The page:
a) “he was lifted up” (elevation and praise)
b) “a cloud took him” (entrance into the divine mystery).
Jesus is physically lifted up from earth to heaven, it is a sign of another journey that Christ needs to make in order to arrive in heaven in his glorified state in God. The meaning of the ascension is, therefore, that of a revelation that the risen one has been transported into heavenly intimacy of God. This is shown by “the cloud,” a well-known Old Testament biblical sign of the divine presence. So Christ disappears from the eyes of his disciples by entering the transcendent realm of the invisible God.
This is intrinsic to the mystery of Christ’s purpose in ascending when he says of himself:
28”I came from the Father and have come into the world; again, I am leaving the world and am going to the Father.”(John 16.28).
The Angels offer sound theological advice in recommending the disciples not to stare into the heavens as they watch Jesus ascend, but rather to prepare for the glorious return of the risen one. This has remained the role of the Church ever since. It seeks to creatively hold the ground between the visible and invisible, the already and the not-yet, between the present partial reality and the future city to which we all aspire, but are still journeying towards.
Humanity in the presence of God
The words of the Apostles’ Creed: “he rose, ascended into heaven and is seated at the right hand of the Father…” state succinctly our Easter faith in Jesus of Nazareth. This man, who his disciples had “eaten and drunk with” in his everyday life, has since his death “become Lord”. God the Father has drawn Christ’s human life into the centre of the Creator’s relationship with humanity and creation. As Matthew’s Gospel has the risen Jesus say: “Every power in heaven and on earth has been given me.”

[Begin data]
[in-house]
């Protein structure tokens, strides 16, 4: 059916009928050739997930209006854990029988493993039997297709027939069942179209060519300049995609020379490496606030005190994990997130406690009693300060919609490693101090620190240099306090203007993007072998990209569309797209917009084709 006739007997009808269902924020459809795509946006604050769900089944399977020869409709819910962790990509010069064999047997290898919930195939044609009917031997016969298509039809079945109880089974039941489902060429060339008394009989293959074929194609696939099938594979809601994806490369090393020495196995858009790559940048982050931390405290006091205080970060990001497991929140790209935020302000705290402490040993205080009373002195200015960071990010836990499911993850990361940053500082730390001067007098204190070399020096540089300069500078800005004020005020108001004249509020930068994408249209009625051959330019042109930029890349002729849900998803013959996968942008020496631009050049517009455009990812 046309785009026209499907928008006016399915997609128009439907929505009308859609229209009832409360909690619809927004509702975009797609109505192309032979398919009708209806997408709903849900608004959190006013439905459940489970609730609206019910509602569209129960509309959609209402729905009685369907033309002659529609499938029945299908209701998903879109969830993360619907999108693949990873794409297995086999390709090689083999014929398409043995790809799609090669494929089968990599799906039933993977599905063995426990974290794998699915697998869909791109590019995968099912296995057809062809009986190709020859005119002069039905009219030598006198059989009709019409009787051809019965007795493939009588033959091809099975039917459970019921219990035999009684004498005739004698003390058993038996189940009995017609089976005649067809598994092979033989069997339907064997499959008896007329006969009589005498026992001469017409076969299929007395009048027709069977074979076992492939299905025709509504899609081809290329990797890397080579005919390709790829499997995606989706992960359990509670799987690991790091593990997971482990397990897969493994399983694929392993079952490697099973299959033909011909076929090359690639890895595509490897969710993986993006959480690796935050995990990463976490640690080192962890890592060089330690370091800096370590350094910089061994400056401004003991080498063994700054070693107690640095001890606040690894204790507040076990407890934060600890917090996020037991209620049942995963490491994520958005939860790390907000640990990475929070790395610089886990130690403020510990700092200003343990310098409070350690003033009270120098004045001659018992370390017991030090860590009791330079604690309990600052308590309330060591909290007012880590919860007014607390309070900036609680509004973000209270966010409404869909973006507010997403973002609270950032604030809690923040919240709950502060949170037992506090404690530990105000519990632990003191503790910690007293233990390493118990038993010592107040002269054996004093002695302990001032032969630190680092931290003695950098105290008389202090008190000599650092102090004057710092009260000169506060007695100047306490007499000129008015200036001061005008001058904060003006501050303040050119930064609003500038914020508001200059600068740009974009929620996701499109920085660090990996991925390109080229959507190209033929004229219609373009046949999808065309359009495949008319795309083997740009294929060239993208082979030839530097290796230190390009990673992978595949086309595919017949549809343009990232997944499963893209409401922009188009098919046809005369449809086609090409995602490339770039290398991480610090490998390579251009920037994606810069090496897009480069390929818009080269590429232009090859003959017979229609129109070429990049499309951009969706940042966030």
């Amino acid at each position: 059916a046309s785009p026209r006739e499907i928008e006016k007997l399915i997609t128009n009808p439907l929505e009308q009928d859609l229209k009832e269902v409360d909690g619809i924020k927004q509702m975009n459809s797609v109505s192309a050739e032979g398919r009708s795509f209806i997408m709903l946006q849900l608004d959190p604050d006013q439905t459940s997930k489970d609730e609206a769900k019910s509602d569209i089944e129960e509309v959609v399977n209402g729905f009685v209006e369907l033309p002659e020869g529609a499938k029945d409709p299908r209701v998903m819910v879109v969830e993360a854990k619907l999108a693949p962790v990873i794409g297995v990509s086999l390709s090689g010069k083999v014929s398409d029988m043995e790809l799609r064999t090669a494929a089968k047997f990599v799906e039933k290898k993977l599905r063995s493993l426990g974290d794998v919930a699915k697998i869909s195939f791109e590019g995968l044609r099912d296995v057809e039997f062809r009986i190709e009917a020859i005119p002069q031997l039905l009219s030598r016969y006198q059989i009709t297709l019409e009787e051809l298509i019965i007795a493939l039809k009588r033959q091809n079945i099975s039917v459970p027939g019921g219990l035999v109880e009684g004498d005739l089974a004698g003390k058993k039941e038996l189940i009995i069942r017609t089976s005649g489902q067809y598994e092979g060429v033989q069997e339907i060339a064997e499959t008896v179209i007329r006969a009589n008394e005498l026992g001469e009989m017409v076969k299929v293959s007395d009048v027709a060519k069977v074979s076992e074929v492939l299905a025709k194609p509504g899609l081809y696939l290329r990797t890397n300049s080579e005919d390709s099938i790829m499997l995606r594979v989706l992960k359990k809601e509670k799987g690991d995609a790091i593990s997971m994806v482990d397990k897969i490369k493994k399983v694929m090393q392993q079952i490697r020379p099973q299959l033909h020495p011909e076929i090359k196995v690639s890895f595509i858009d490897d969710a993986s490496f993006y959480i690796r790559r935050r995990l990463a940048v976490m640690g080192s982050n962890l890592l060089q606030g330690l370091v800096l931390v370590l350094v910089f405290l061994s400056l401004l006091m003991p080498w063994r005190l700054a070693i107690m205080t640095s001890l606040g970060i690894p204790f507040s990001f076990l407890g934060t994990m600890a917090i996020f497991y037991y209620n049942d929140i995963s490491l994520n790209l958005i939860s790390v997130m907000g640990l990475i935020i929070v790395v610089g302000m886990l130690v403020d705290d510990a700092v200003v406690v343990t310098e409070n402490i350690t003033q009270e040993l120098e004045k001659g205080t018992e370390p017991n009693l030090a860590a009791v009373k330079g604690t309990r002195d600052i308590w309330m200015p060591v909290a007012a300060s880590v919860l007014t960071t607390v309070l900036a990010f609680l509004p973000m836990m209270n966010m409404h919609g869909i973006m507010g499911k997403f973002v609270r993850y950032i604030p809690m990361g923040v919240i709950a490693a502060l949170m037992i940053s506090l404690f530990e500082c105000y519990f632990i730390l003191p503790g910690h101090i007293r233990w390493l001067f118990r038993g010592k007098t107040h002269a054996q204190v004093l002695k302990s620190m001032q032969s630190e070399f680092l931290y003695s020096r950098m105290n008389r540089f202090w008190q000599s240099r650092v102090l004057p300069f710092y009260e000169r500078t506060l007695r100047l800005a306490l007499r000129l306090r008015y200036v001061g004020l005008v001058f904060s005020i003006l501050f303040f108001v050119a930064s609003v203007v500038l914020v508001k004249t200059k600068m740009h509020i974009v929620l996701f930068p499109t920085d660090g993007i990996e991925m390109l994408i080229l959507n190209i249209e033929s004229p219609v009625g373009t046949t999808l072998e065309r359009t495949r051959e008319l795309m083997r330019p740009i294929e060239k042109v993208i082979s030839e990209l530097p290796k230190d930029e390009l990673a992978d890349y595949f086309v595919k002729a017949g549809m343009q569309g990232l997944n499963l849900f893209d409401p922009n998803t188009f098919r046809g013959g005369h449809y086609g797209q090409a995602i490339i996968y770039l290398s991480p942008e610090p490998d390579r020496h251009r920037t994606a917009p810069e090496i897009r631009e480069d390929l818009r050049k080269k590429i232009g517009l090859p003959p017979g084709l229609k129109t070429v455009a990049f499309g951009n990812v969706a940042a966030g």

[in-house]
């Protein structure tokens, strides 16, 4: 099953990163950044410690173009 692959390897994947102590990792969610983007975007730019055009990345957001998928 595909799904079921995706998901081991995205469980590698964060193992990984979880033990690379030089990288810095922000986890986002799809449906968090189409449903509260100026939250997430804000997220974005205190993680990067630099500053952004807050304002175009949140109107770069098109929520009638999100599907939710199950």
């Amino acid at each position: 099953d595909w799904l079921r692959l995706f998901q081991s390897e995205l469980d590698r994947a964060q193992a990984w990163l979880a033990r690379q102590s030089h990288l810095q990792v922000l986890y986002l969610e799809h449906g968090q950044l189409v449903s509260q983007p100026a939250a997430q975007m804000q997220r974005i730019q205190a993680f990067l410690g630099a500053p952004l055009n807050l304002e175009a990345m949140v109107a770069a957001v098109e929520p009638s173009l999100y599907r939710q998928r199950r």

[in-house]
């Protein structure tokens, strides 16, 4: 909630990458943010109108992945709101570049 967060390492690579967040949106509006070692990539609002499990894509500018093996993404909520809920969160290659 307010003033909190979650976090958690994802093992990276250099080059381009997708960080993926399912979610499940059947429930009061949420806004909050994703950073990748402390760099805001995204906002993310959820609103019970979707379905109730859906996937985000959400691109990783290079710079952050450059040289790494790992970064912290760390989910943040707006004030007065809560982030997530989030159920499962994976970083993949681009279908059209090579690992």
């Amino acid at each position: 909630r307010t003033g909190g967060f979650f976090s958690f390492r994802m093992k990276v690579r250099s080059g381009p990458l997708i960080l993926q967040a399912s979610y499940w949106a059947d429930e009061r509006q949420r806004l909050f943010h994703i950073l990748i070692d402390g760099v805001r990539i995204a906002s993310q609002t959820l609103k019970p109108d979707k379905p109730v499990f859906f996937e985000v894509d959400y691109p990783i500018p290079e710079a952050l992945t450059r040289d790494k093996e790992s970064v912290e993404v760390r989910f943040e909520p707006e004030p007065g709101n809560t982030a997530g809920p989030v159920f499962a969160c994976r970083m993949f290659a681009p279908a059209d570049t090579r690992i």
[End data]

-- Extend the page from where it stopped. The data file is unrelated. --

In the Acts of the Apostles, Jesus now alive beyond death and present to the disciples, moves into a new form of presence, and journeys with them on the roads of life. Here they are to be witnesses to his resurrection, become proclaimers of the forgiveness of sins and of the new life offered to all the children of God. They now share and bear the power of the Spirit which radiates from members of all the nations being called into one universal community. A community, entered by faith and baptism, where each member refracts new dimensions of the risen Christ. And where each believer seeks the things beyond, where Christ is seated at the right hand of the Father (Colossians 3:1). Here each person already participates in the Cosmic Christ’s body “in the immeasurable greatness of his power in us who believe,” (Ephesians 1:16-23).
Heaven as Someone!
Pope St. Leo the Great (c.400-461 CE) expresses the enthusiasm of the early Christian community in the significance of the Ascension in two sermons (Sermons 73 & 74). He sees the glorious ascension of Christ as an invitation for the whole community. An invitation to hope joyfully in the possession of paradise, but also to journey to the heights of heaven in the company of the risen Christ.
Instead of thinking of heaven as a place of eternal happiness, somewhere beyond the stars and beyond the sufferings of this life, we are offered heaven as Someone! In Christ, heaven is the full participation of a truly human life in the life of God, a life of matter and history which we can all identify with and share. But a life which now, free from all the limits of time and space, and of daily brokenness, reveals a new transparency between Creator and creature. So we can hope for a time when we will truly express what we already are, the sons and daughters of God, in perfect communication with God in Christ.